As you may have heard, the earth has taken a good deal of abuse over the years and might be on the verge of mass extinction-level trouble. As you may also have heard, no, it’s not. On climate change, there’s a lot of heated rhetoric about polar ice caps, carbon footprints, and whose computer gives the most accurate temperature projections—all spoken in anxious tones ranging from mild depression to full-on apocalyptic. We’re all to pick a side: Are we ruining the planet or not? It’s a difficult choice because both views are right.
We do, indeed, burden creation with a good deal of abuse. It’s hard to argue with the Bible on this point. “For the creation was subjected to futility, not willingly, but because of Him who subjected it, in hope that the creation itself also will be set free from its slavery to corruption ... For we know that the whole creation groans and suffers the pains of childbirth together until now” (Rom. 8:20-22).
Creation was subjected to futility during the fall. But who ate from the Tree of Knowledge way back in the Garden? It wasn’t the cows. Not the fish, not the birds. It was people. As a result, God pronounced His curse, and death came to life. The curse was tinged with grace, but we’ll come to that momentarily. For now, it’s plain that suffering came into creation because of man, and we do plenty to keep it alive and well. Exhibit A: Beargrass Creek.
The creek runs through the middle of Louisville, Kentucky, cutting a beautiful swath through the city’s Olmsted Parks System. But there are signs posted all along its length, warning people not to swim, fish, or romp after a rainfall. Too much precipitation in the drainage infrastructure, you see, and the city’s sewage overflows and runs filthy into the waterway.
We’re all to pick a side: Are we ruining the planet or not?
Follow Beargrass Creek downstream and it enters the Ohio River, which hits the Mississippi, which empties into the ocean. And all along that watershed, the current gathers agricultural runoff in the form of pesticides, fertilizers, and a vast cornucopia of manures—and deposits them in the sea, where the phytoplankton find them a veritable feast. Nobody minds much save for the fish, which all die because the ensuing algal bloom devours all the available oxygen.
What we see at work here is the glory of stewardship derailed. Before the fall, God gave the new-born world to Adam to work it and care for it. Ever since, though, we’ve been corrupting it. We overwhelm cities with more trash and waste than our engineered solutions can handle. We push the land to produce more, cheaper, and with less labor—and turn to chemical shortcuts so effective we can’t imagine quitting despite negative consequences. We approach creation with demands it cannot satisfy.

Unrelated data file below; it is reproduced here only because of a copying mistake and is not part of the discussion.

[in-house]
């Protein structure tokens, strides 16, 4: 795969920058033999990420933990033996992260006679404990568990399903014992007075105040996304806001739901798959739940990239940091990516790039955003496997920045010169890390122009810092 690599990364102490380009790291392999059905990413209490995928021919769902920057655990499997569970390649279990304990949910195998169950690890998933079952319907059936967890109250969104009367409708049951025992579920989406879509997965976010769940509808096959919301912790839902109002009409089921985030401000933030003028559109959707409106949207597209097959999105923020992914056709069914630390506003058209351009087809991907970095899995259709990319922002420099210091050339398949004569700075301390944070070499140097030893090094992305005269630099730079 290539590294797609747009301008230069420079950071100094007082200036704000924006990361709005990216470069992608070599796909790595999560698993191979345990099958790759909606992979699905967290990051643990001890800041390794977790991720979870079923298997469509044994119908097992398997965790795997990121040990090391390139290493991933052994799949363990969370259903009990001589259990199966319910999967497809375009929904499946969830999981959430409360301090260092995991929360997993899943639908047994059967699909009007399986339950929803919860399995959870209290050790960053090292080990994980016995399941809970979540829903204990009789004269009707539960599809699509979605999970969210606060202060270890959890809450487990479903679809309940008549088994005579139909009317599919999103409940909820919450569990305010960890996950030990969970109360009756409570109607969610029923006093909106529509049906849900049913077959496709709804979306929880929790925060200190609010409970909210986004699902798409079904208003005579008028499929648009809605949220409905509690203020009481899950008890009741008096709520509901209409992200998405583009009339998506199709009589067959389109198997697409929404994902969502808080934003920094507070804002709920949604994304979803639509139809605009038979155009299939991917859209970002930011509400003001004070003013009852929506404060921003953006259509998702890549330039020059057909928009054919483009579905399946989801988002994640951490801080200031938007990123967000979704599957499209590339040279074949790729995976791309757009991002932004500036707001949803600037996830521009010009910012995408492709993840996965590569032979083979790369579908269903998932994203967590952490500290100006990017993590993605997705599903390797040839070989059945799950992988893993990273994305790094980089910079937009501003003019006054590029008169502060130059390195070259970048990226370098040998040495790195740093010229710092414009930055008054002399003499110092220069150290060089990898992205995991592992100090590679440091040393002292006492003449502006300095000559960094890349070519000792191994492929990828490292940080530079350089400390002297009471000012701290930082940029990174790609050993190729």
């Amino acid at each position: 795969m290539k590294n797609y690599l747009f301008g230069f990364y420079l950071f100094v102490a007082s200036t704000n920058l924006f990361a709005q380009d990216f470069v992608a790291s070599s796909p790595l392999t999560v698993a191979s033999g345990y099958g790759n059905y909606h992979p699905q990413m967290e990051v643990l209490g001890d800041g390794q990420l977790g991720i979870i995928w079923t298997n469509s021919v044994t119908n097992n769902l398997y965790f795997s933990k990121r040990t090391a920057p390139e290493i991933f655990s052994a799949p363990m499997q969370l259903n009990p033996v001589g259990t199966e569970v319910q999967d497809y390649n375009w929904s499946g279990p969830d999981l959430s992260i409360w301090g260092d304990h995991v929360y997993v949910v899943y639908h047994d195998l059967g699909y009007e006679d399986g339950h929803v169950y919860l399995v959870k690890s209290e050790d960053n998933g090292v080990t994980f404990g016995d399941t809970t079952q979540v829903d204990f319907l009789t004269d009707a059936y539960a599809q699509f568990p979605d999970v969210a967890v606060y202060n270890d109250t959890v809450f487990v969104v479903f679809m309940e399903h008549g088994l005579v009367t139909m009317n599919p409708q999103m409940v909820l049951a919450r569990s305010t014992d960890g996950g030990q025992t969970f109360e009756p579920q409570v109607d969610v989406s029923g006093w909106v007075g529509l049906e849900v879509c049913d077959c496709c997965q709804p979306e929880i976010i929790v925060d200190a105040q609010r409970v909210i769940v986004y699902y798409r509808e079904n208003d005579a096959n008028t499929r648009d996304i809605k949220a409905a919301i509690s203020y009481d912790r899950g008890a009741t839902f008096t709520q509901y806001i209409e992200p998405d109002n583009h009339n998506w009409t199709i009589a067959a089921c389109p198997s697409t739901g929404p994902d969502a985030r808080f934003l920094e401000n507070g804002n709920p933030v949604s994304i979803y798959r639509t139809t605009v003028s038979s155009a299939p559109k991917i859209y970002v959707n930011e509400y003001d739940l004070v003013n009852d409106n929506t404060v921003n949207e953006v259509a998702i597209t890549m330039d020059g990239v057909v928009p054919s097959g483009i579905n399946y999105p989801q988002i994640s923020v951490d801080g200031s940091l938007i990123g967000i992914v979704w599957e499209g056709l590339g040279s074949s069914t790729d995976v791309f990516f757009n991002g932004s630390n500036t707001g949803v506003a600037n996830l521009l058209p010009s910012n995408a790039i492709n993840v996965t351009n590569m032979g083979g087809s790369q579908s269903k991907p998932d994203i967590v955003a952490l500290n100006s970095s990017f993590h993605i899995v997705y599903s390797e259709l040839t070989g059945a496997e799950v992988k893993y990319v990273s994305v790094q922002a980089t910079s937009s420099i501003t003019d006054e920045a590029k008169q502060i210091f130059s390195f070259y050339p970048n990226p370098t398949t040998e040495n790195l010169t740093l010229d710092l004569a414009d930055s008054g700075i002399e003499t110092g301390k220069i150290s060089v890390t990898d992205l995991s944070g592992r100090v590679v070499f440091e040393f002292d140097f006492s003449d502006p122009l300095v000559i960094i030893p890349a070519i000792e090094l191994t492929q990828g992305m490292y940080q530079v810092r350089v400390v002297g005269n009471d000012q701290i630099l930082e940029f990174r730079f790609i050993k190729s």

In case it wasn’t obvious, I count myself among those who worry that poor stewardship of our very good earth could plunge into outright abuse. Yet here we are, and God’s creation keeps ticking along in marvelous defiance. How can this be?
Balance the groan of Romans 8 with the glory of Colossians 1: “[Christ] is the image of the invisible God ... by Him all things were created, both in the heavens and on earth, visible and invisible…all things have been created through Him and for Him. He is before all things, and in Him all things hold together” (Col. 1:15-17, emphasis added).
This grasp for control that drives us to exploit creation also fuels our drive to “save the world.”
Back when the curse was delivered, God warned that the woman’s offspring would one day undo what the serpent started. This glimpse of grace is later revealed in Colossians as the Christ who holds everything together. So, where nature seems to be caring for itself, it is actually creation being held together by godly competence: Weeds cover a bare patch of dirt to keep the precious topsoil from eroding with the rain; trees on one side of a forest use a network of underground fungus to warn trees across the forest about a horde of insects. Creation is packed with intricate, built-in care. Why do we get so nervous, then?
We think it’s up to us to provide for our own needs. This unconscious grasp for control drives us to carelessly exploit creation. But this same impulse also fuels our drive to “save the world.” In both cases, we forget our Creator. We tend to focus only on the visible half of the equation: our hazardous cause and effect. We are aware of the overburden we place on creation. It’s terrifying to consider how our various harms may come due with interest. But what about the pressure we put on ourselves to care for it, as though our stewardship will bring about heaven on earth? There is an entire side to the story that remains invisible to us—but for faith. Christ made all this, including us, and in Him all things hold together.
This isn’t to dismiss our selfish stewardship of God’s creation. But it should keep us from panic. When we take the invisible mystery of Christ at work to heart, we will honor Him by treating the world He gave us as well as we can. We’ll seek common good with as much love as Jesus showed. Above all, we certainly rest with confidence in a durable creation that will hold together for now—and be completely renewed in good time.